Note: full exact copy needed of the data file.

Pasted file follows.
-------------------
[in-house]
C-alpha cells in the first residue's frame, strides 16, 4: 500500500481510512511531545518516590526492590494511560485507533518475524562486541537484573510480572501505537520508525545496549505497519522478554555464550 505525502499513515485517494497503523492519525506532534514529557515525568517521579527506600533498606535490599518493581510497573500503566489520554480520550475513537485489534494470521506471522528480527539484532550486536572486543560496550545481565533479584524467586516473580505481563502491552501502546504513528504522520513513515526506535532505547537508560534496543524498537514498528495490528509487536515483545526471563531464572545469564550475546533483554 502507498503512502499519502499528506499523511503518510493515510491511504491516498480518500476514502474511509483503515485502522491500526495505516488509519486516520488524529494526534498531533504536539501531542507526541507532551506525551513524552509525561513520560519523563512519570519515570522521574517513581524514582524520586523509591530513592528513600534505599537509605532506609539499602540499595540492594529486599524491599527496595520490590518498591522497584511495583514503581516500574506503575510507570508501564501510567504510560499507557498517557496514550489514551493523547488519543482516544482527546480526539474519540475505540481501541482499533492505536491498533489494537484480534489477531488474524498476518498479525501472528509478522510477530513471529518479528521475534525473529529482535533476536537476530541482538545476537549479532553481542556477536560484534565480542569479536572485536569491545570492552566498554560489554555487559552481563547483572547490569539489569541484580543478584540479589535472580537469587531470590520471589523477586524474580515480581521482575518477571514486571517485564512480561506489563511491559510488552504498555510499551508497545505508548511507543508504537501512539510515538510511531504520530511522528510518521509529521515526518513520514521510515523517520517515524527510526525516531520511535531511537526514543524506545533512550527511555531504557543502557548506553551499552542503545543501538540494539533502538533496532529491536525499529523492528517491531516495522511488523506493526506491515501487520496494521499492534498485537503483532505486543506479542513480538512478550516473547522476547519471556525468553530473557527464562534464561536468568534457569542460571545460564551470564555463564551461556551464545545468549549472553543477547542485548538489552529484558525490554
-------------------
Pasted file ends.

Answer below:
[in-house]
C-alpha cells in the first residue's frame, strides 16, 4: 500500500481510512511531545518516590526492590494511560485507533518475524562486541537484573510480572501505537520508525545496549505497519522478554555464550 505525502499513515485517494497503523492519525506532534514529557515525568517521579527506600533498606535490599518493581510497573500503566489520554480520550475513537485489534494470521506471522528480527539484532550486536572486543560496550545481565533479584524467586516473580505481563502491552501502546504513528504522520513513515526506535532505547537508560534496543524498537514498528495490528509487536515483545526471563531464572545469564550475546533483554 502507498503512502499519502499528506499523511503518510493515510491511504491516498480518500476514502474511509483503515485502522491500526495505516488509519486516520488524529494526534498531533504536539501531542507526541507532551506525551513524552509525561513520560519523563512519570519515570522521574517513581524514582524520586523509591530513592528513600534505599537509605532506609539499602540499595540492594529486599524491599527496595520490590518498591522497584511495583514503581516500574506503575510507570508501564501510567504510560499507557498517557496514550489514551493523547488519543482516544482527546480526539474519540475505540481501541482499533492505536491498533489494537484480534489477531488474524498476518498479525501472528509478522510477530513471529518479528521475534525473529529482535533476536537476530541482538545476537549479532553481542556477536560484534565480542569479536572485536569491545570492552566498554560489554555487559552481563547483572547490569539489569541484580543478584540479589535472580537469587531470590520471589523477586524474580515480581521482575518477571514486571517485564512480561506489563511491559510488552504498555510499551508497545505508548511507543508504537501512539510515538510511531504520530511522528510518521509529521515526518513520514521510515523517520517515524527510526525516531520511535531511537526514543524506545533512550527511555531504557543502557548506553551499552542503545543501538540494539533502538533496532529491536525499529523492528517491531516495522511488523506493526506491515501487520496494521499492534498485537503483532505486543506479542513480538512478550516473547522476547519471556525468553530473557527464562534464561536468568534457569542460571545460564551470564555463564551461556551464545545468549549472553543477547542485548538489552529484558525490554